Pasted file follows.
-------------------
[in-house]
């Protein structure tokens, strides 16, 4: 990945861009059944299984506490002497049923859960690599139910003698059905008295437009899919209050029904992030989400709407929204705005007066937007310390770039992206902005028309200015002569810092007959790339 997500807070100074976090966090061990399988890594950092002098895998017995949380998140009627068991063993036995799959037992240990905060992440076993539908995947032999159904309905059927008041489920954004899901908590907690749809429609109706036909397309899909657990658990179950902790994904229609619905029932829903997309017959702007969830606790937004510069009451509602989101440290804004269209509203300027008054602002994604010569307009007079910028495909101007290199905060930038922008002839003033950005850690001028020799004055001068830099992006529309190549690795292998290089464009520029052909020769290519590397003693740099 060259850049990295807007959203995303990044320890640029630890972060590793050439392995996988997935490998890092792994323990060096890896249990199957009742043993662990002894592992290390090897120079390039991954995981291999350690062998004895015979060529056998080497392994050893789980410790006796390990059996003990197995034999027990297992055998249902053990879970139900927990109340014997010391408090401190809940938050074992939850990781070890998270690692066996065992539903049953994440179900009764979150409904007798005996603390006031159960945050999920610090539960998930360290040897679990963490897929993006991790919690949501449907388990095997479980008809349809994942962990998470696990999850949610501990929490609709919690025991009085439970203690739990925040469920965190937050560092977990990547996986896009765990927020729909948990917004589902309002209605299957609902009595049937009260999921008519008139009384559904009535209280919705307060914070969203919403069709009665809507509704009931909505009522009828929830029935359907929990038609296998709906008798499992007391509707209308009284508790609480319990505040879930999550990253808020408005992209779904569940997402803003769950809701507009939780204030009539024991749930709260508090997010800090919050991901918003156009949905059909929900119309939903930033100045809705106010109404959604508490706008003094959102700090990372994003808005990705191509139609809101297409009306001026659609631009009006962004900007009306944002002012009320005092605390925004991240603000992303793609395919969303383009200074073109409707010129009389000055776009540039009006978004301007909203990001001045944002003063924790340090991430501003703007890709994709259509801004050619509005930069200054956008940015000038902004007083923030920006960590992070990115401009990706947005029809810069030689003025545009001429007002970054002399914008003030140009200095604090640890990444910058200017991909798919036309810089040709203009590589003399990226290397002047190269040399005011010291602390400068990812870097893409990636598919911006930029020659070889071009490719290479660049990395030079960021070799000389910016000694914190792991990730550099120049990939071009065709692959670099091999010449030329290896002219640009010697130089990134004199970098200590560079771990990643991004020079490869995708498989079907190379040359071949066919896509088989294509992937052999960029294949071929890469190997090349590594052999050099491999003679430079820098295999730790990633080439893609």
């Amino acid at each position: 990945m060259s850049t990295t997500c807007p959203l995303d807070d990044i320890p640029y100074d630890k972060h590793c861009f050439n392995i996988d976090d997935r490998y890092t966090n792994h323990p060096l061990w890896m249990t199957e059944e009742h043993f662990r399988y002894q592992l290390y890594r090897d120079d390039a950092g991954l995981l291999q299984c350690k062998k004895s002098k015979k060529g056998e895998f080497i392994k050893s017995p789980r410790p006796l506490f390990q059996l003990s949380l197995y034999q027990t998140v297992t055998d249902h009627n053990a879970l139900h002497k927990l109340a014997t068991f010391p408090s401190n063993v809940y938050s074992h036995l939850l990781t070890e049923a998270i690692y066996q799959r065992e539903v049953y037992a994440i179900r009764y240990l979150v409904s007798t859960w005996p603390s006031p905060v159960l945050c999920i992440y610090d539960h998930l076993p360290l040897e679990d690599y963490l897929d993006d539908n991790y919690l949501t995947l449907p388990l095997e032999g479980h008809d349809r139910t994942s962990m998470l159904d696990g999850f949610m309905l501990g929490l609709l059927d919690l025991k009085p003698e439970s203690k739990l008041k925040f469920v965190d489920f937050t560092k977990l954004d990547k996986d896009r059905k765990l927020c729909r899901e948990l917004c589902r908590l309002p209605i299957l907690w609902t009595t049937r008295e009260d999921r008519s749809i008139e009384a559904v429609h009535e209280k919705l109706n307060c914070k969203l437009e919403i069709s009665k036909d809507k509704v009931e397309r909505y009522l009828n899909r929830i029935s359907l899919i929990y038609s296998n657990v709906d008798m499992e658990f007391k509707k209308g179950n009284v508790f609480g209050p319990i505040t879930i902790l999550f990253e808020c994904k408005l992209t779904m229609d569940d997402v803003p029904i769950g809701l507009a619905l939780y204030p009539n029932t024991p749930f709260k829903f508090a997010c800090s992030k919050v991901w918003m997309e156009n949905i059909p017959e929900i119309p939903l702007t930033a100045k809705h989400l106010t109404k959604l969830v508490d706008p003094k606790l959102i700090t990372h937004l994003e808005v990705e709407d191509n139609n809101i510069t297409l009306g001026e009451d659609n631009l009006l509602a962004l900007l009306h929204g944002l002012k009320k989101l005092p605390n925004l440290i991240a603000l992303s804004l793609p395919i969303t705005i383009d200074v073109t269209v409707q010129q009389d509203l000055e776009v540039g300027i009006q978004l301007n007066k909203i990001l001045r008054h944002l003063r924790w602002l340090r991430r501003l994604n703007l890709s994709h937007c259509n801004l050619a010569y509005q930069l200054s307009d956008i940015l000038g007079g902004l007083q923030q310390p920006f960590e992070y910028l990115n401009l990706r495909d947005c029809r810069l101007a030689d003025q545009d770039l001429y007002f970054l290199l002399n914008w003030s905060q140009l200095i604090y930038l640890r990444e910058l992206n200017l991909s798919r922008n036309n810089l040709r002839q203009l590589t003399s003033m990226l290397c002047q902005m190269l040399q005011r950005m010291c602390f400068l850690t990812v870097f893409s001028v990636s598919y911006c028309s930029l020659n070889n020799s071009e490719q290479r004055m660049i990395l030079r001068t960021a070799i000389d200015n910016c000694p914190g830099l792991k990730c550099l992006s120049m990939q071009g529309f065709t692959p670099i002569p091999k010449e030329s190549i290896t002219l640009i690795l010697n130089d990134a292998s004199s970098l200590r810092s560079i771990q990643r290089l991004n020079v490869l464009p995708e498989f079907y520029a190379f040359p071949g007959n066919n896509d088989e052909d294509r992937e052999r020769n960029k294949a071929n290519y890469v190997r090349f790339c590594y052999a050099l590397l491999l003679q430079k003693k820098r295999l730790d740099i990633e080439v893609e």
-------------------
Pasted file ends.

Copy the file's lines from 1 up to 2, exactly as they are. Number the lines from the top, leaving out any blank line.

[in-house]
């Protein structure tokens, strides 16, 4: 990945861009059944299984506490002497049923859960690599139910003698059905008295437009899919209050029904992030989400709407929204705005007066937007310390770039992206902005028309200015002569810092007959790339 997500807070100074976090966090061990399988890594950092002098895998017995949380998140009627068991063993036995799959037992240990905060992440076993539908995947032999159904309905059927008041489920954004899901908590907690749809429609109706036909397309899909657990658990179950902790994904229609619905029932829903997309017959702007969830606790937004510069009451509602989101440290804004269209509203300027008054602002994604010569307009007079910028495909101007290199905060930038922008002839003033950005850690001028020799004055001068830099992006529309190549690795292998290089464009520029052909020769290519590397003693740099 060259850049990295807007959203995303990044320890640029630890972060590793050439392995996988997935490998890092792994323990060096890896249990199957009742043993662990002894592992290390090897120079390039991954995981291999350690062998004895015979060529056998080497392994050893789980410790006796390990059996003990197995034999027990297992055998249902053990879970139900927990109340014997010391408090401190809940938050074992939850990781070890998270690692066996065992539903049953994440179900009764979150409904007798005996603390006031159960945050999920610090539960998930360290040897679990963490897929993006991790919690949501449907388990095997479980008809349809994942962990998470696990999850949610501990929490609709919690025991009085439970203690739990925040469920965190937050560092977990990547996986896009765990927020729909948990917004589902309002209605299957609902009595049937009260999921008519008139009384559904009535209280919705307060914070969203919403069709009665809507509704009931909505009522009828929830029935359907929990038609296998709906008798499992007391509707209308009284508790609480319990505040879930999550990253808020408005992209779904569940997402803003769950809701507009939780204030009539024991749930709260508090997010800090919050991901918003156009949905059909929900119309939903930033100045809705106010109404959604508490706008003094959102700090990372994003808005990705191509139609809101297409009306001026659609631009009006962004900007009306944002002012009320005092605390925004991240603000992303793609395919969303383009200074073109409707010129009389000055776009540039009006978004301007909203990001001045944002003063924790340090991430501003703007890709994709259509801004050619509005930069200054956008940015000038902004007083923030920006960590992070990115401009990706947005029809810069030689003025545009001429007002970054002399914008003030140009200095604090640890990444910058200017991909798919036309810089040709203009590589003399990226290397002047190269040399005011010291602390400068990812870097893409990636598919911006930029020659070889071009490719290479660049990395030079960021070799000389910016000694914190792991990730550099120049990939071009065709692959670099091999010449030329290896002219640009010697130089990134004199970098200590560079771990990643991004020079490869995708498989079907190379040359071949066919896509088989294509992937052999960029294949071929890469190997090349590594052999050099491999003679430079820098295999730790990633080439893609």